Several years ago after I planted my IE Mulberry there was a nice shady area underneath where I grew King Stropharia mushrooms. To create my mushroom bed I used some prunings from my mulberry tree to help hold the sides of my bed of straw. Around mid summer I noticed that my IE stakes were actually budding out. They actually grew all summer until I decided to remove them as I did not at the time want more trees growing there. Fast forward a few years and we were having so many compliments on our IE fruits that I decided to try rooting some for friends. Those of you who have tried to root IE know how that turned out. After many trials to include air layering, I gave up that endeavor.
Then last fall after berries were thru ripening, I decided to cut off the topmost limb which was growing so high only the crows and squirrels could pick them. As I chopped up this rather large 2+” diameter limb, I reflected back on my mushroom bed. I decided rather than create more wood for the fire pit, to create 24” long stakes. I used my hatchet to sharpen the large or base end of each of 22 stakes and hammered them into the ground in the mushroom bed soil where my IE would shade them during the spring and summer.
Of the 22 stakes I hammered into the soil, 13 have budded. The ones that are about 1” to 2” diameter are showing more agressive growth than the smaller ones. Below is a pic of the two most aggressive stakes. I have watered them each week during our recent dry spell, and kept the berries plucked off where fruit emerged. By this fall when they go dormant, assuming they continue to grow, I will dig several up to check for roots and update this posting in case others want to try this technique! Fingers crossed!
Consider putting a temperature probe into that mushroom bed and another elsewhere for comparison.
Got tons of them out there now. I just scrape the end and stab them in the ground. Over the years I’m averaging 1-4 out of 20 using this crude method. Usually the first year they leaf out and not much more. Then the next year they give you some growth. With a better method I’m sure much better results would be possible.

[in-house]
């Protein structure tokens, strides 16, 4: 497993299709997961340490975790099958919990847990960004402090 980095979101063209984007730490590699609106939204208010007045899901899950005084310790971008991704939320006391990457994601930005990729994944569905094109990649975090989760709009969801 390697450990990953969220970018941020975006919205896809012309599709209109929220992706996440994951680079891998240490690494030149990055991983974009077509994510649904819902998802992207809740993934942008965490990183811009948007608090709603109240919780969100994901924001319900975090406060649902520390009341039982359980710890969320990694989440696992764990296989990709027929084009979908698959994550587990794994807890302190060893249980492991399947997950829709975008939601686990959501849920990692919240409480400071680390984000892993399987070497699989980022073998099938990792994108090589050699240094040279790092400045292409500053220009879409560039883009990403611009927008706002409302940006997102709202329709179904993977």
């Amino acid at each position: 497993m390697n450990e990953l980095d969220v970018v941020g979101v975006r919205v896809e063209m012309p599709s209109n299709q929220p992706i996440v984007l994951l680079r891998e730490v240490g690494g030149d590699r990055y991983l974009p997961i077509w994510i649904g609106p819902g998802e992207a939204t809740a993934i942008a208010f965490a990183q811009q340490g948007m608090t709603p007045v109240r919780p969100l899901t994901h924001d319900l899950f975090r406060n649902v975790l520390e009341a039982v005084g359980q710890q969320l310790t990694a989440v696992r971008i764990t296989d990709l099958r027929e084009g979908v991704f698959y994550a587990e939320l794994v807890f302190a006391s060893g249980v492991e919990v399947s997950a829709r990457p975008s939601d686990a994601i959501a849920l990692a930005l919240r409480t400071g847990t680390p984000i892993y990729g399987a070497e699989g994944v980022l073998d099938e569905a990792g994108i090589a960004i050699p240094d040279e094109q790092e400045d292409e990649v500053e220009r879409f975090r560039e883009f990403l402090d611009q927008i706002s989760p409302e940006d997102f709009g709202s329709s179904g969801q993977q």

Keep in mind they will give you some false action just using scion power. So expect many to go down later.
Nice report. Looking forward to the update.
I’ve rooted IE before and have 3 self rooted ones in my orchard. Another hang up is that the root system tends to be rather sickly and middling while the top growth proceeds with usual vigor. I had 2 of the three blow over at one point or another, and had to secure them with stakes and nylon webbing. After a couple of years, the roots seem to have caught up.
I’ve rooted other mulberries and grown them out and none of the other varieties has had this issue
Here is how to root IE by Dr. Jeff McCormak
Pomona: Quarterly of the North American Fruit Explorers, Winter
1985 edition, volume 18, number 1
A few years back I tried some IE cuttings. Some were small 1/4 inch others where 1/2 inch or larger. The only ones that rooted where 1/2 or larger. The roots where very fragile and I found it was best to not try to transplant for a few months or better a year.
That’s what I gathered from several sources so far. Probably better to move them to a sunnier grow location once dormant where the roots can develop before a final transplant. Right now I’m in no rush, just amused at how they are responding.
I love stories like this, especially with pictures.
I agree with all of that. Bigger is better. I would also leave them in place for at least a year or more. I have messed up plenty of them trying to move them. At the end of the year the roots will be small and they practically fall off with any soil disturbance.
An easier way is to start them in clear plastic cups. Then you can see whats really going on.
That’s my preferred method. I use vermiculite and quart containers- usually a clear one inside of an opaque one, and I’ll use another clear one with a few small holes as a cloche. They’ll root in a month or so on the kitchen counter with some dappled diffuse light, IME. More important than size is timing, I believe. I shoot for mid-July here, which is about a week or two after the first fruits are ripening. I’ve had good luck with pencil diameter. I like to cut just below a node too- mulberry has a hollow pith which is means fungus and bacteria can readily enter the stem if cut above a node.
I removed a branch off my M Kokuso last year. The branch was close to 2 inches in diameter. I cut a section about 4 feet long and dug into soil and buried about half of it. This spring the branch is pushing growth…
If it works, great. If not then nothing lost…
Just a heads up: Kukoso is currently classified as a race of M. alba.
I have several similar to this. But after half year, most of them dropped the leaves and eventually failed. I still have a couple with nice leaves on, but there are no any roots when I dug and repotted them 2 weeks ago.
@aaron-wang ! Welcome to GrowingFruit!!
Propagation experts stress the importance of bottom heat when rooting Moraceae.